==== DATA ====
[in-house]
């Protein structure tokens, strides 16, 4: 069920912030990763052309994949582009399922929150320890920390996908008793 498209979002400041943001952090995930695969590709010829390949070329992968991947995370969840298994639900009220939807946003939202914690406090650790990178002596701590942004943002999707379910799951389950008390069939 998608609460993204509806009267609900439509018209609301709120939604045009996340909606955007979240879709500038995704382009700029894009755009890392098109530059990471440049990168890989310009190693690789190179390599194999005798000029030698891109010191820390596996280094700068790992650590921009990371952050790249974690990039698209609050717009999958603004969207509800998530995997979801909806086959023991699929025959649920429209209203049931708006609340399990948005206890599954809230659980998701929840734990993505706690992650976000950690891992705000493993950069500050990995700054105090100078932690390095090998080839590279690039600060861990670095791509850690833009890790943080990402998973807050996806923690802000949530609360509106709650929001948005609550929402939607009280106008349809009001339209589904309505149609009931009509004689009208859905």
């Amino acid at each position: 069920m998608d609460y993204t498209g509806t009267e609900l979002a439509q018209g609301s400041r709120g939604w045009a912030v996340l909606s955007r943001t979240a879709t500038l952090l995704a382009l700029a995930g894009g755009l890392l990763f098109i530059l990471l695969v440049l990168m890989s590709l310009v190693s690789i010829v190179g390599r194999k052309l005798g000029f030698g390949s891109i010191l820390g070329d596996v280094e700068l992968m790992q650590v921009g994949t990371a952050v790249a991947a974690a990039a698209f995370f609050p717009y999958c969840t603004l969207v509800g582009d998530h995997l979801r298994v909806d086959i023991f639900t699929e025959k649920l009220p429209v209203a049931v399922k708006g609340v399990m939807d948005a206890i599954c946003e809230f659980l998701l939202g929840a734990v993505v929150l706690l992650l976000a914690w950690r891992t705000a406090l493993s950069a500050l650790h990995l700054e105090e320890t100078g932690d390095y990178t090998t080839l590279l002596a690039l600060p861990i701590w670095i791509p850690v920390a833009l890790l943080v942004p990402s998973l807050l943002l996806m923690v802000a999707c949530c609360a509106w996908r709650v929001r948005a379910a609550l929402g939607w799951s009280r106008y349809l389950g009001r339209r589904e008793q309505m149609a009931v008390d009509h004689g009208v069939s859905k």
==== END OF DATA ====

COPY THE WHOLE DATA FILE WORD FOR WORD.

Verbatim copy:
[in-house]
């Protein structure tokens, strides 16, 4: 069920912030990763052309994949582009399922929150320890920390996908008793 498209979002400041943001952090995930695969590709010829390949070329992968991947995370969840298994639900009220939807946003939202914690406090650790990178002596701590942004943002999707379910799951389950008390069939 998608609460993204509806009267609900439509018209609301709120939604045009996340909606955007979240879709500038995704382009700029894009755009890392098109530059990471440049990168890989310009190693690789190179390599194999005798000029030698891109010191820390596996280094700068790992650590921009990371952050790249974690990039698209609050717009999958603004969207509800998530995997979801909806086959023991699929025959649920429209209203049931708006609340399990948005206890599954809230659980998701929840734990993505706690992650976000950690891992705000493993950069500050990995700054105090100078932690390095090998080839590279690039600060861990670095791509850690833009890790943080990402998973807050996806923690802000949530609360509106709650929001948005609550929402939607009280106008349809009001339209589904309505149609009931009509004689009208859905």
């Amino acid at each position: 069920m998608d609460y993204t498209g509806t009267e609900l979002a439509q018209g609301s400041r709120g939604w045009a912030v996340l909606s955007r943001t979240a879709t500038l952090l995704a382009l700029a995930g894009g755009l890392l990763f098109i530059l990471l695969v440049l990168m890989s590709l310009v190693s690789i010829v190179g390599r194999k052309l005798g000029f030698g390949s891109i010191l820390g070329d596996v280094e700068l992968m790992q650590v921009g994949t990371a952050v790249a991947a974690a990039a698209f995370f609050p717009y999958c969840t603004l969207v509800g582009d998530h995997l979801r298994v909806d086959i023991f639900t699929e025959k649920l009220p429209v209203a049931v399922k708006g609340v399990m939807d948005a206890i599954c946003e809230f659980l998701l939202g929840a734990v993505v929150l706690l992650l976000a914690w950690r891992t705000a406090l493993s950069a500050l650790h990995l700054e105090e320890t100078g932690d390095y990178t090998t080839l590279l002596a690039l600060p861990i701590w670095i791509p850690v920390a833009l890790l943080v942004p990402s998973l807050l943002l996806m923690v802000a999707c949530c609360a509106w996908r709650v929001r948005a379910a609550l929402g939607w799951s009280r106008y349809l389950g009001r339209r589904e008793q309505m149609a009931v008390d009509h004689g009208v069939s859905k």